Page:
DENVER -- A crowd of 40,322 at Coors Field made it easy for the Rockies to act as if something was on the line Saturday night, and spoil things for the Dodgers -- who are close enough to taste their third straight National League West title. But Nolan Arenado and Carlos Gonzalez displayed real power, and delayed the Dodgers' celebration.
The Rockies took a dramatic 8-6 victory because of Arenado's 40th homer of the season -- a first-inning grand slam off starter Brett Anderson -- and Gonzalez's 39th, a two-run, game-winner with no outs in the ninth against Yimi Garcia. The Dodgers' magic number to eliminate the second-place Giants remained at two, all because of those last-place Rockies sluggers.
Arenado became the first Rockies player to reach 40 home runs since Todd Helton knocked a club record-tying 49 in 2001. And if Gonzalez hits another, he'll give the Rockies their first multiple 40-homer swingers since Larry Walker (49), Andres Galarraga (41) and Vinny Castilla (40) in 1997.
"It's exciting with what we have," Arenado said. "There are a lot of good things happening here."
The night didn't totally erase the Rockies' problems. The Rockies led 4-0 and 6-2, only to see the starting pitching, this time Kyle Kendrick, give it away. But the night also showed that anything is possible with No. 3 hitter Gonzalez and cleanup man Arenado, both of whom sent their homers to dead center.
"Nolan keeps adding to his unbelievable season," Rockies manager Walt Weiss said. "And CarGo, we saw him hit a ball out to center field the other day, and that's always a good sign. He did it again tonight."
The history of offense in Denver often is used to diminish the accomplishments of Rockies hitters. But in different ways, Arenado and Gonzalez have solid replies to criticism.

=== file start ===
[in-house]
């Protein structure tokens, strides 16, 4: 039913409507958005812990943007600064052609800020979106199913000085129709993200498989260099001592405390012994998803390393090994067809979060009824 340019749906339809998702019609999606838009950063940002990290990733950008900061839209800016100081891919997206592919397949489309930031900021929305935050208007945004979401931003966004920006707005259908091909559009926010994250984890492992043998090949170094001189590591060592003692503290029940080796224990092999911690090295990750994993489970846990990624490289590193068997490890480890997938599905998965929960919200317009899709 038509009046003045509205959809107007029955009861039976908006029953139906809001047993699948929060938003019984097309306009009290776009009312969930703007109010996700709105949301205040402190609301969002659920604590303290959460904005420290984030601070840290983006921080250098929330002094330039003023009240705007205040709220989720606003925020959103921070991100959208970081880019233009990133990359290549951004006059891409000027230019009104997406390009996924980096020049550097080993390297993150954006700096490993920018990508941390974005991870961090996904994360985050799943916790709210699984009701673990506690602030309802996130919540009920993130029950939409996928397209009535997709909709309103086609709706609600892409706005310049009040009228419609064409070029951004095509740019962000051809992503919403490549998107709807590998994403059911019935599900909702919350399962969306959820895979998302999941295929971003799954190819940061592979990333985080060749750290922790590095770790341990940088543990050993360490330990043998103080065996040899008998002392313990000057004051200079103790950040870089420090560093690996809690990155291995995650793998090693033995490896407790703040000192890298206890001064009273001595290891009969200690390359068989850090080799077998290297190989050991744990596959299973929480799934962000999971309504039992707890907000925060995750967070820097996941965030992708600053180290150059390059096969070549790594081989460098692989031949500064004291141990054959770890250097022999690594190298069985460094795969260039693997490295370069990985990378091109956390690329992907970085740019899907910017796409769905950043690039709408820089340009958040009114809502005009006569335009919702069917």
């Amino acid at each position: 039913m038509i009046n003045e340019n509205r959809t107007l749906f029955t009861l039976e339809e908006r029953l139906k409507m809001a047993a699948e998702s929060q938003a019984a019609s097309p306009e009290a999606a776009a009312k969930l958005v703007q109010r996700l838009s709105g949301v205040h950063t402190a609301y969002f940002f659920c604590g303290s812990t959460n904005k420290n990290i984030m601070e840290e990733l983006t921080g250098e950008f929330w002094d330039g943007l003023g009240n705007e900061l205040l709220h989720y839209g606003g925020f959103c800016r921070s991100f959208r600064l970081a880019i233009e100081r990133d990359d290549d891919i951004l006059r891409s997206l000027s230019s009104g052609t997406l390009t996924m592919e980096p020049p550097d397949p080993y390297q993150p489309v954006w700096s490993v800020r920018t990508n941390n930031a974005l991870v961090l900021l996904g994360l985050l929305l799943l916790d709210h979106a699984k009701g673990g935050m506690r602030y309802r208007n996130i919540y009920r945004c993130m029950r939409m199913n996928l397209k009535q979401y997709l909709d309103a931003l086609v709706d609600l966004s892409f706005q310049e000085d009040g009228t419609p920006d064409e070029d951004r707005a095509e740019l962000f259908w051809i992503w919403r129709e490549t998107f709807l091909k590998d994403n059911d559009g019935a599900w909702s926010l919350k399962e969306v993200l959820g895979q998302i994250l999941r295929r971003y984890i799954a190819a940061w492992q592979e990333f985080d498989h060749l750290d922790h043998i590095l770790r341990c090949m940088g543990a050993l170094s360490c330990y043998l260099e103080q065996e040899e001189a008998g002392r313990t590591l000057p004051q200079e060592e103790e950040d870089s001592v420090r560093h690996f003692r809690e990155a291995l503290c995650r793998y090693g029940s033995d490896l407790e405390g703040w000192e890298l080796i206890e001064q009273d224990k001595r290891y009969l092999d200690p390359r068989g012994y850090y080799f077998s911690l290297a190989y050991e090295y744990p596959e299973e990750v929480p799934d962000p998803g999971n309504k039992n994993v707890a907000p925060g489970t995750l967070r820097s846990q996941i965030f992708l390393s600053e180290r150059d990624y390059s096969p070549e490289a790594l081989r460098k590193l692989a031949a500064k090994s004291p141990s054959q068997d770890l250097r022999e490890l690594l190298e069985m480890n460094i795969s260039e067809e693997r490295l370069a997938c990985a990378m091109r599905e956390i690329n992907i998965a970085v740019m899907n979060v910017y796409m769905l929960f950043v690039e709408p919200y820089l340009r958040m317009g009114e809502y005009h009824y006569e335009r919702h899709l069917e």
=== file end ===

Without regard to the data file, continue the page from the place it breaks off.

Arenado has hit 21 of his home runs away from Coors.
"It feels good, because I can hit on the road, too," said Arenado, whose 121 RBIs tie him with the Blue Jays' Josh Donaldson for the Major League lead. "People question that about some of the players here. I try to hit the ball hard on the road, and I try to do the same thing. There's nothing I do different."
Gonzalez struggled through injuries to fingers on each hand in 2013 and 2014, and saw his season end early last year because of surgery to the left knee, which supports his weight on his violent swing. He also struggled through poor numbers and heavy criticism. But his 26 homers since the All-Star break are one fewer than Dante Bichette's 1995 club record.
"That's why it's even more special than even 2010, when I won the batting title," said Gonzalez, who won a game at Dodger Stadium on May 14 with a late home run, also off Garcia.
Also, Arenado is the first and Gonzalez stands to be the second Rockies players to reach 40 homers since the club installed the so-called "humidor" - a temperature-controlled chamber to store the baseballs to keep them from shrinking and hardening and becoming harder for pitchers to control.